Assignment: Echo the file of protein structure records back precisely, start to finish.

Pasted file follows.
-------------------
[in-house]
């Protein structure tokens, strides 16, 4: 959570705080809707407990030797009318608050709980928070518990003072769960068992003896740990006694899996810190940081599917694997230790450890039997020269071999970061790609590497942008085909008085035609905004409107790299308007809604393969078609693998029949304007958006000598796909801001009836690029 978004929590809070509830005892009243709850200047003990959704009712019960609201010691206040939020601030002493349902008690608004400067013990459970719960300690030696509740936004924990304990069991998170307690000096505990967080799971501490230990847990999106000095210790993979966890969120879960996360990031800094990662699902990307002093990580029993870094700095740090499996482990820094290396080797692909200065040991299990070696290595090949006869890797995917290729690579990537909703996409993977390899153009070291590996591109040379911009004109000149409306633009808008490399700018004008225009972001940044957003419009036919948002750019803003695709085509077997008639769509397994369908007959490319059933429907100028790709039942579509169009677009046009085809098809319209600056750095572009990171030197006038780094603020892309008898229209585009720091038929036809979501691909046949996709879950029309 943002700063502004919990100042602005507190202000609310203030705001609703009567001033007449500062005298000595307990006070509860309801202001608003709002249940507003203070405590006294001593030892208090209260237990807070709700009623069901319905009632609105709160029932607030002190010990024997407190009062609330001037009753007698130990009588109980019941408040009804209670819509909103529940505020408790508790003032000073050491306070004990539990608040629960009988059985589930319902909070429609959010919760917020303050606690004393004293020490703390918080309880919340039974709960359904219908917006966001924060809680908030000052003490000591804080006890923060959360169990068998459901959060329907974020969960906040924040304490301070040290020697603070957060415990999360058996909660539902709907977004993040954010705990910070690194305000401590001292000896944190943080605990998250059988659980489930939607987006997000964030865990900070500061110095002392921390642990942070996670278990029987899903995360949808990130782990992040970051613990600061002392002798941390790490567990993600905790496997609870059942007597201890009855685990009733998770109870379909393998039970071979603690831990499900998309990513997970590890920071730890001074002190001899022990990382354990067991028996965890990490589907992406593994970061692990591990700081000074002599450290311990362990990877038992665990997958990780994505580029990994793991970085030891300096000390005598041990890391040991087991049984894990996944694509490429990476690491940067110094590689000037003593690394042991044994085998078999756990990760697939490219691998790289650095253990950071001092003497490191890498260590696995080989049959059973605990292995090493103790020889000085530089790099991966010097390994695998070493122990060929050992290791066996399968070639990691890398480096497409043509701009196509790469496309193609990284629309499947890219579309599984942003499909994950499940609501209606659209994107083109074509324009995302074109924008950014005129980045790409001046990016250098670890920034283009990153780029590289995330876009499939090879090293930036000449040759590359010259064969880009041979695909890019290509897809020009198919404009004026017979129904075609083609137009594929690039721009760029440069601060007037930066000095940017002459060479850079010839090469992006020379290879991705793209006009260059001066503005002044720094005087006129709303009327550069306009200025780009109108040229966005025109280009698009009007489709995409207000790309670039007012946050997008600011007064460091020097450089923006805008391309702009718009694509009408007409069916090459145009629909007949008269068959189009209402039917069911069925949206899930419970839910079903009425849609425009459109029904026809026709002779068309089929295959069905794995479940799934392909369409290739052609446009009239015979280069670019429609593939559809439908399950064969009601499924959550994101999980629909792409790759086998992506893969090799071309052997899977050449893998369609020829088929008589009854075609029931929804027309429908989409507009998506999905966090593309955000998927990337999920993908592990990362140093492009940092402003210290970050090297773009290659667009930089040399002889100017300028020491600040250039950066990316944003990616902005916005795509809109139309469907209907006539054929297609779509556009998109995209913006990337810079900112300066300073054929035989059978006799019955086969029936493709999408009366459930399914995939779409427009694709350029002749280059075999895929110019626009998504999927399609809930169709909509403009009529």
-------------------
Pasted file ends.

[in-house]
């Protein structure tokens, strides 16, 4: 959570705080809707407990030797009318608050709980928070518990003072769960068992003896740990006694899996810190940081599917694997230790450890039997020269071999970061790609590497942008085909008085035609905004409107790299308007809604393969078609693998029949304007958006000598796909801001009836690029 978004929590809070509830005892009243709850200047003990959704009712019960609201010691206040939020601030002493349902008690608004400067013990459970719960300690030696509740936004924990304990069991998170307690000096505990967080799971501490230990847990999106000095210790993979966890969120879960996360990031800094990662699902990307002093990580029993870094700095740090499996482990820094290396080797692909200065040991299990070696290595090949006869890797995917290729690579990537909703996409993977390899153009070291590996591109040379911009004109000149409306633009808008490399700018004008225009972001940044957003419009036919948002750019803003695709085509077997008639769509397994369908007959490319059933429907100028790709039942579509169009677009046009085809098809319209600056750095572009990171030197006038780094603020892309008898229209585009720091038929036809979501691909046949996709879950029309 943002700063502004919990100042602005507190202000609310203030705001609703009567001033007449500062005298000595307990006070509860309801202001608003709002249940507003203070405590006294001593030892208090209260237990807070709700009623069901319905009632609105709160029932607030002190010990024997407190009062609330001037009753007698130990009588109980019941408040009804209670819509909103529940505020408790508790003032000073050491306070004990539990608040629960009988059985589930319902909070429609959010919760917020303050606690004393004293020490703390918080309880919340039974709960359904219908917006966001924060809680908030000052003490000591804080006890923060959360169990068998459901959060329907974020969960906040924040304490301070040290020697603070957060415990999360058996909660539902709907977004993040954010705990910070690194305000401590001292000896944190943080605990998250059988659980489930939607987006997000964030865990900070500061110095002392921390642990942070996670278990029987899903995360949808990130782990992040970051613990600061002392002798941390790490567990993600905790496997609870059942007597201890009855685990009733998770109870379909393998039970071979603690831990499900998309990513997970590890920071730890001074002190001899022990990382354990067991028996965890990490589907992406593994970061692990591990700081000074002599450290311990362990990877038992665990997958990780994505580029990994793991970085030891300096000390005598041990890391040991087991049984894990996944694509490429990476690491940067110094590689000037003593690394042991044994085998078999756990990760697939490219691998790289650095253990950071001092003497490191890498260590696995080989049959059973605990292995090493103790020889000085530089790099991966010097390994695998070493122990060929050992290791066996399968070639990691890398480096497409043509701009196509790469496309193609990284629309499947890219579309599984942003499909994950499940609501209606659209994107083109074509324009995302074109924008950014005129980045790409001046990016250098670890920034283009990153780029590289995330876009499939090879090293930036000449040759590359010259064969880009041979695909890019290509897809020009198919404009004026017979129904075609083609137009594929690039721009760029440069601060007037930066000095940017002459060479850079010839090469992006020379290879991705793209006009260059001066503005002044720094005087006129709303009327550069306009200025780009109108040229966005025109280009698009009007489709995409207000790309670039007012946050997008600011007064460091020097450089923006805008391309702009718009694509009408007409069916090459145009629909007949008269068959189009209402039917069911069925949206899930419970839910079903009425849609425009459109029904026809026709002779068309089929295959069905794995479940799934392909369409290739052609446009009239015979280069670019429609593939559809439908399950064969009601499924959550994101999980629909792409790759086998992506893969090799071309052997899977050449893998369609020829088929008589009854075609029931929804027309429908989409507009998506999905966090593309955000998927990337999920993908592990990362140093492009940092402003210290970050090297773009290659667009930089040399002889100017300028020491600040250039950066990316944003990616902005916005795509809109139309469907209907006539054929297609779509556009998109995209913006990337810079900112300066300073054929035989059978006799019955086969029936493709999408009366459930399914995939779409427009694709350029002749280059075999895929110019626009998504999927399609809930169709909509403009009529």